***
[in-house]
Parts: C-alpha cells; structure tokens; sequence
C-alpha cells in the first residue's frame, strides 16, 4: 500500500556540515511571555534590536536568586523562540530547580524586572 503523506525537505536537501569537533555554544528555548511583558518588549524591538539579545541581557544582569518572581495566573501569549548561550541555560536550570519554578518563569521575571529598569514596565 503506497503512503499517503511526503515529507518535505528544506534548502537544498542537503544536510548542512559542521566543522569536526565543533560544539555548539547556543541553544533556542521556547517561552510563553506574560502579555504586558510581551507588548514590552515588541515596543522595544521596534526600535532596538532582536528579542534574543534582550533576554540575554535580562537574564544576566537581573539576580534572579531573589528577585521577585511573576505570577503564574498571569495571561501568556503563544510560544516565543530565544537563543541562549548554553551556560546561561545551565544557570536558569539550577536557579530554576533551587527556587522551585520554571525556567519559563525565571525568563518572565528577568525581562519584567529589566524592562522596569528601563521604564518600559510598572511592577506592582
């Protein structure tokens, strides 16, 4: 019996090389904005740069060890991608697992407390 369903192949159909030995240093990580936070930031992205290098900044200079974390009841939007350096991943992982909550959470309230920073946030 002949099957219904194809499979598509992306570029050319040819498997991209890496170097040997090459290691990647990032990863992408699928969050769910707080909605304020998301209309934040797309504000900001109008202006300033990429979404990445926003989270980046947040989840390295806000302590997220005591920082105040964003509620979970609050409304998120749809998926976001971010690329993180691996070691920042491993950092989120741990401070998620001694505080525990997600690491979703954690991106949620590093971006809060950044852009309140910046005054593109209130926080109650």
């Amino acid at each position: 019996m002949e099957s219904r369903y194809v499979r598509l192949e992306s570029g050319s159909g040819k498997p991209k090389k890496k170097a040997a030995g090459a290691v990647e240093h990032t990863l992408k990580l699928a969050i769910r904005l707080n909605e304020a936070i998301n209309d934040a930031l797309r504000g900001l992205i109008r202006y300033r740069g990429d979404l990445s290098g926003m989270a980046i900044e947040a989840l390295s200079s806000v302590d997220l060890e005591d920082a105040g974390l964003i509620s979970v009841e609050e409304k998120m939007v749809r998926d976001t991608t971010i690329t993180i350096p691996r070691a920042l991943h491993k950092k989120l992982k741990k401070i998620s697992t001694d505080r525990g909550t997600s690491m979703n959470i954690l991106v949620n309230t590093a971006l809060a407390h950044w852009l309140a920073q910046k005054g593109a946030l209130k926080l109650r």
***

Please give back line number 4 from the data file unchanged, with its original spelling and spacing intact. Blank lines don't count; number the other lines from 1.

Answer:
């Protein structure tokens, strides 16, 4: 019996090389904005740069060890991608697992407390 369903192949159909030995240093990580936070930031992205290098900044200079974390009841939007350096991943992982909550959470309230920073946030 002949099957219904194809499979598509992306570029050319040819498997991209890496170097040997090459290691990647990032990863992408699928969050769910707080909605304020998301209309934040797309504000900001109008202006300033990429979404990445926003989270980046947040989840390295806000302590997220005591920082105040964003509620979970609050409304998120749809998926976001971010690329993180691996070691920042491993950092989120741990401070998620001694505080525990997600690491979703954690991106949620590093971006809060950044852009309140910046005054593109209130926080109650």